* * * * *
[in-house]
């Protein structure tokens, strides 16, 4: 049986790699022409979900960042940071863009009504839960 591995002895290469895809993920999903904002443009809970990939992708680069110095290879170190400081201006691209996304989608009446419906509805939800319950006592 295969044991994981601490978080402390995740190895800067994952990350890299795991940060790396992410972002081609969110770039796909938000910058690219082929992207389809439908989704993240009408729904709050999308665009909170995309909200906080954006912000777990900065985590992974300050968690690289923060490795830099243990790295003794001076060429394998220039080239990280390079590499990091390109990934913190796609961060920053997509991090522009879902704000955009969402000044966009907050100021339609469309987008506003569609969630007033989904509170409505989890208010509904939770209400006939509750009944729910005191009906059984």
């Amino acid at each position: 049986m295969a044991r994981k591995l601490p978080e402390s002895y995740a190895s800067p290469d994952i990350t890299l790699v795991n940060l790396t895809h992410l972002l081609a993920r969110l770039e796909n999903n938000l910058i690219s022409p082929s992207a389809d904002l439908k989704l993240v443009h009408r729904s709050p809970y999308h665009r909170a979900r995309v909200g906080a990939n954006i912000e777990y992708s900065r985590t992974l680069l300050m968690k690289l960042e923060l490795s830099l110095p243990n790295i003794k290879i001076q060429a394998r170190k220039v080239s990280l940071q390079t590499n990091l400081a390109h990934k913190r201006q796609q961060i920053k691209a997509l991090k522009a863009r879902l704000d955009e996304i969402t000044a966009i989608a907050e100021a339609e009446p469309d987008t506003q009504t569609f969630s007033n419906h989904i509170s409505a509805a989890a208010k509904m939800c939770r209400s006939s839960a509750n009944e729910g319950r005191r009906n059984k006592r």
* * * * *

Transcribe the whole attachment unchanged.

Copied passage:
[in-house]
């Protein structure tokens, strides 16, 4: 049986790699022409979900960042940071863009009504839960 591995002895290469895809993920999903904002443009809970990939992708680069110095290879170190400081201006691209996304989608009446419906509805939800319950006592 295969044991994981601490978080402390995740190895800067994952990350890299795991940060790396992410972002081609969110770039796909938000910058690219082929992207389809439908989704993240009408729904709050999308665009909170995309909200906080954006912000777990900065985590992974300050968690690289923060490795830099243990790295003794001076060429394998220039080239990280390079590499990091390109990934913190796609961060920053997509991090522009879902704000955009969402000044966009907050100021339609469309987008506003569609969630007033989904509170409505989890208010509904939770209400006939509750009944729910005191009906059984």
């Amino acid at each position: 049986m295969a044991r994981k591995l601490p978080e402390s002895y995740a190895s800067p290469d994952i990350t890299l790699v795991n940060l790396t895809h992410l972002l081609a993920r969110l770039e796909n999903n938000l910058i690219s022409p082929s992207a389809d904002l439908k989704l993240v443009h009408r729904s709050p809970y999308h665009r909170a979900r995309v909200g906080a990939n954006i912000e777990y992708s900065r985590t992974l680069l300050m968690k690289l960042e923060l490795s830099l110095p243990n790295i003794k290879i001076q060429a394998r170190k220039v080239s990280l940071q390079t590499n990091l400081a390109h990934k913190r201006q796609q961060i920053k691209a997509l991090k522009a863009r879902l704000d955009e996304i969402t000044a966009i989608a907050e100021a339609e009446p469309d987008t506003q009504t569609f969630s007033n419906h989904i509170s409505a509805a989890a208010k509904m939800c939770r209400s006939s839960a509750n009944e729910g319950r005191r009906n059984k006592r």